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3 Terrible Time Wasters in Sales & How to Avoid Them [Research]

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While technology can eliminate many inefficiencies and time wasters from sales and marketing organizations, some problem areas are outside the reach of technological solutions. More time is wasted as a result of poor strategy, bad hiring, unqualified leadership, and a lack of performance management than from flawed sales tactics.

Companies have invested in sales tactics for years. What they haven’t done is invest in lead management, immediate response to leads, lead resources, and proper intelligence on why companies buy, and why they don’t.

Here are three of the biggest time wasters in sales, and how to start reclaiming back your lost hours today.

1) Slow Response to Lead Inquiries

Every day we find another company that spends significant time and money to create a fancy website and improve its conversion rate only to let a lead sit for 24 to 48 hours before calling them back! Our repeated research and experience shows that only 45-50% of all leads get contacted, and reps only attempt contact between four and five times. 

Laura Ramos of Forrester Research studied how effectively companies respond to their leads and wrote an article entitled “How Mature is B2B Lead Management?” In her study, only 10% of sales departments responded to leads within 24 hours and 41% responded to leads in one to three days. Nearly half of the sales departments she studied had yet to standardize how to route and respond to leads within the organization.

Hot leads cool off quickly. Our best clients know their key action is to call them back immediately.

Response time should be measured in seconds and minutes, not hours and days. Recent research by InsideSales.com in conjunction with Dr. James Oldroyd shows that the odds of contacting a lead increase 100 times if the attempt is made within five minutes versus even waiting 30 minutes, while the odds of setting an appointment increase 21 times in the same timeframe.

Best practice: Respond immediately to leads requesting demonstrations or pricing information, or have immediate questions. Other forms of lead offers should be tested to find the optimal time to respond for the highest conversion and qualification ratios. Automate lead qualification and routing to eliminate delays in entering your lead information into your system and getting them to the right sales rep.

2) Too Few Attempts to Contact Leads

While it may seem that giving up on a lead after five contact attempts saves time, this practice is actually a huge time waster. After spending thousands of hours and dollars creating and maintaining a campaign to attract leads, failing to follow up effectively is in effect dumping all those hours and dollars down the drain.

Jacques Werth, the author of High Probability Selling, quotes a 14% contact ratio in a B2B environment. Our studies show B2B prospecting contact ratios hovering around 10% across most industries. However, our studies also show that if a sales rep attempts to contact a lead four to six times, he or she reaches a lead contacted ratio of 55%. Such low actual contact ratios tell us one thing: Most sales reps are giving up too early!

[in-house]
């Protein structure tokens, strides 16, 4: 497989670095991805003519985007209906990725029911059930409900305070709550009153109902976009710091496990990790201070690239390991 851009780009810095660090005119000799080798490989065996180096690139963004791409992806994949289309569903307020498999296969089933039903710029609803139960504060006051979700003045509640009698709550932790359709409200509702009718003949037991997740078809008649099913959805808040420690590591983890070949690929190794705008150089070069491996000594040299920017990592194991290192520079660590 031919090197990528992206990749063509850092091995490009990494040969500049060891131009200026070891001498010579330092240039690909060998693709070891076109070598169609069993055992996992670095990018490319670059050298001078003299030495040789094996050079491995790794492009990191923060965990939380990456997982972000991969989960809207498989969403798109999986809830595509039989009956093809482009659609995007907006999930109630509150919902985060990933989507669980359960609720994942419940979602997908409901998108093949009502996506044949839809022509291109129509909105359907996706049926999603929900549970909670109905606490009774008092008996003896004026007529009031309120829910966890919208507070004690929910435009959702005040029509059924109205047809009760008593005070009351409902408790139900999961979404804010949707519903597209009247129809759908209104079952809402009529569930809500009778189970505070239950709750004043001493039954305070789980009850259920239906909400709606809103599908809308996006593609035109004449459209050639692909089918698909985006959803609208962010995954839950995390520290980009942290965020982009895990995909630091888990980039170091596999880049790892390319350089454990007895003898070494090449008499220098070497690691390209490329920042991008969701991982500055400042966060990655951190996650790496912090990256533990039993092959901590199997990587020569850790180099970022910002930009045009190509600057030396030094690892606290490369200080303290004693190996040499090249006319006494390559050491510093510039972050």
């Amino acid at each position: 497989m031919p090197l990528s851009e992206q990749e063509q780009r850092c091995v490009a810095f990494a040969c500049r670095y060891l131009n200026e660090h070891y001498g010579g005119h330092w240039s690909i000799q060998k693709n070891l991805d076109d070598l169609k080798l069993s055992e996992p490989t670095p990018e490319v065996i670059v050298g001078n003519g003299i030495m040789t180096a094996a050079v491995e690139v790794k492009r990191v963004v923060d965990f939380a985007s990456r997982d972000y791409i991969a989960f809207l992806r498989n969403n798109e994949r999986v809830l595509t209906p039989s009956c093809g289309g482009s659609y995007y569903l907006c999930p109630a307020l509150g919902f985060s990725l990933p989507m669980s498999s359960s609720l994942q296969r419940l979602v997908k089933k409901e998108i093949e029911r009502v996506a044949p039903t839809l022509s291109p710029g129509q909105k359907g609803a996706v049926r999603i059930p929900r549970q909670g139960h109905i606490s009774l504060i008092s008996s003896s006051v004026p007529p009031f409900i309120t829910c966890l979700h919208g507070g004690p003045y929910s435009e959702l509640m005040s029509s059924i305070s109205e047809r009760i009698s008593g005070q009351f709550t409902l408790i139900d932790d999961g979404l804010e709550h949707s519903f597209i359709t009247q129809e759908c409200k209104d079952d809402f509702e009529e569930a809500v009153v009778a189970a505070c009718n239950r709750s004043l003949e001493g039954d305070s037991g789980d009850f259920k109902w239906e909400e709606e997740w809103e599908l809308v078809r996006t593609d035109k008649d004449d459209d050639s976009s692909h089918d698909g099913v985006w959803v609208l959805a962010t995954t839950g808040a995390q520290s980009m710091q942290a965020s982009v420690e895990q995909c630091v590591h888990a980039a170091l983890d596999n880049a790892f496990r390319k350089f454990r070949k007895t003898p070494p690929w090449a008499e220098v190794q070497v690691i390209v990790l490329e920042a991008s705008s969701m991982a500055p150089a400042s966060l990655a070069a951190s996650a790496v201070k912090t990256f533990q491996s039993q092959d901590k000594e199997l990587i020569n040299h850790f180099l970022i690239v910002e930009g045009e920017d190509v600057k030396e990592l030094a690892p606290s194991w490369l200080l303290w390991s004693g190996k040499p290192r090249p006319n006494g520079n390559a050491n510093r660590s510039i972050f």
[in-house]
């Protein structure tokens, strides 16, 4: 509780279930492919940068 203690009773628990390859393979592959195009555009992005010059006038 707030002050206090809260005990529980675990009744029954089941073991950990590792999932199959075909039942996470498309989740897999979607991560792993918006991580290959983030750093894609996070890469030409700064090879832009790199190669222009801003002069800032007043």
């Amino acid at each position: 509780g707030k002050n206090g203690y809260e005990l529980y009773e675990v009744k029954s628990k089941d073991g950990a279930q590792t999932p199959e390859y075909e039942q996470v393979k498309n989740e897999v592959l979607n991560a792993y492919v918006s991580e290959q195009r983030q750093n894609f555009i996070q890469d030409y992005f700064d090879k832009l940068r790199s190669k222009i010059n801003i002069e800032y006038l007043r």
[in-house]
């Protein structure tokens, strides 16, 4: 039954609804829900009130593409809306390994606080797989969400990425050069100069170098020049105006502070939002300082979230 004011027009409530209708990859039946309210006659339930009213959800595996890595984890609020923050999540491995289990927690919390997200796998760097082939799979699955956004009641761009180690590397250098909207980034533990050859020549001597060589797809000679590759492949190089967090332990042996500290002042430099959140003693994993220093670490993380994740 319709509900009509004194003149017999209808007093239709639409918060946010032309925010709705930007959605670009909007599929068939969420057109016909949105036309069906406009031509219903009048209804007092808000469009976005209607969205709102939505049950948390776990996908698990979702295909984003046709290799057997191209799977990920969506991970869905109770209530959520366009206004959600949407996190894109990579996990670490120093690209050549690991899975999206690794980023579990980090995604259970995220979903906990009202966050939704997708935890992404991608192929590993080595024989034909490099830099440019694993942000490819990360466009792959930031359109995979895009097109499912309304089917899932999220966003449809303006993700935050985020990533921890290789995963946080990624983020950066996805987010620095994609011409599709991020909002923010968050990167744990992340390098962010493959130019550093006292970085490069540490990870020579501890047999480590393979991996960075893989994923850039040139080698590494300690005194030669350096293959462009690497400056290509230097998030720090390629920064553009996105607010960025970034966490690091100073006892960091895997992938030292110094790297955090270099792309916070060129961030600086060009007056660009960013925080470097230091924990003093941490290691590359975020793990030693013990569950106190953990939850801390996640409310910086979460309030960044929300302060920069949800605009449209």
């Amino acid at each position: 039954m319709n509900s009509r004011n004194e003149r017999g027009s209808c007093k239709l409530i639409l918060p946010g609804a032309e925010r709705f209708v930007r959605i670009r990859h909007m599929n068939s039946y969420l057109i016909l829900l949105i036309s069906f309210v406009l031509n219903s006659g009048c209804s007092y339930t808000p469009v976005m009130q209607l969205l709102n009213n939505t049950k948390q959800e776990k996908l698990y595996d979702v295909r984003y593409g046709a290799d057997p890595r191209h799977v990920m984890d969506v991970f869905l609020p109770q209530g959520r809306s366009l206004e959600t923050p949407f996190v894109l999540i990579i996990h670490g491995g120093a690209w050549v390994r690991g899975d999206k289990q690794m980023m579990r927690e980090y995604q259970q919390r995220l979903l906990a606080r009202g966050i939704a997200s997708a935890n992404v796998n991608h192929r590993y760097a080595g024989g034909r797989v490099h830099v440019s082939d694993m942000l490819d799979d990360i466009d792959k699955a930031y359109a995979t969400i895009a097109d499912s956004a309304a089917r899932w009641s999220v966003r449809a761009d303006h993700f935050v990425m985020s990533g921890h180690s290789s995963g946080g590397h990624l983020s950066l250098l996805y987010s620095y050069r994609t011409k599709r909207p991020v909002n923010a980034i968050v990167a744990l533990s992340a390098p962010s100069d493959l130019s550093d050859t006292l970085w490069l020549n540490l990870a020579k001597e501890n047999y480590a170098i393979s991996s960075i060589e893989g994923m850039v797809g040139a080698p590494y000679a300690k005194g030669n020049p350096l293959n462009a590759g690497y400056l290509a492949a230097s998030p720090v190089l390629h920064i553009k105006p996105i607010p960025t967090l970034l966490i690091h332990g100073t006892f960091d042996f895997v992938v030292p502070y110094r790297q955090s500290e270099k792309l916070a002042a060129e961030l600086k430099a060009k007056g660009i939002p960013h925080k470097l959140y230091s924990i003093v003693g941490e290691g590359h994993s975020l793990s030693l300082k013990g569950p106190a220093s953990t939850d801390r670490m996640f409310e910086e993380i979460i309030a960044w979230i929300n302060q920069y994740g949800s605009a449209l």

We also found that most sales reps make follow up calls at roughly the same time each day. This seems counterintuitive: If a lead is unavailable in the morning, continuing to call them each morning for five days will waste time and yield little result.

Best practice: Track every dial and every contact. Separate your contactable leads from those without viable contact information. Track how many attempts your sales reps make to contact leads and the actual percentage of contacted leads for 30 days. Once you form a baseline, begin increasing contact attempts to increase your contact ratio.

3) Taking Too Many Notes

According to our research, the average sales rep spends a surprising seven and a half minutes after every call making notes. He or she usually recapped the conversation, scheduled follow-up events and tasks, and summarized emails, faxes, and proposals sent. Many reps recorded unimportant information.

We recommend recording information that:

  • Provides a memory link back to the discussion;
  • Records action items with associated date and time information;
  • Clearly notes elements of a needs analysis or qualification.

Rather than re-typing information sent to the customer in the notes, simply link the actual emails, faxes, and proposals to the customer record in the database. Not only will you have a copy of the actual document, you will drastically reduce the amount of time spent in note-taking.

Best practice: Gather One Unique Aspect (OUA) from a conversation and record it rather than the entire conversation. Use the OUA for future communications and as a memory recall tool. Encourage reps to practice typing notes and linking information throughout the phone conversation to reduce time spent after the conversation taking notes by as much as 75%. 

Editor's note: This post is an excerpt from InsideSales.com's ebook "15 Time Wasters of Inside Sales and Lead Generation," and is reprinted here with permission. Download the full PDF here. 

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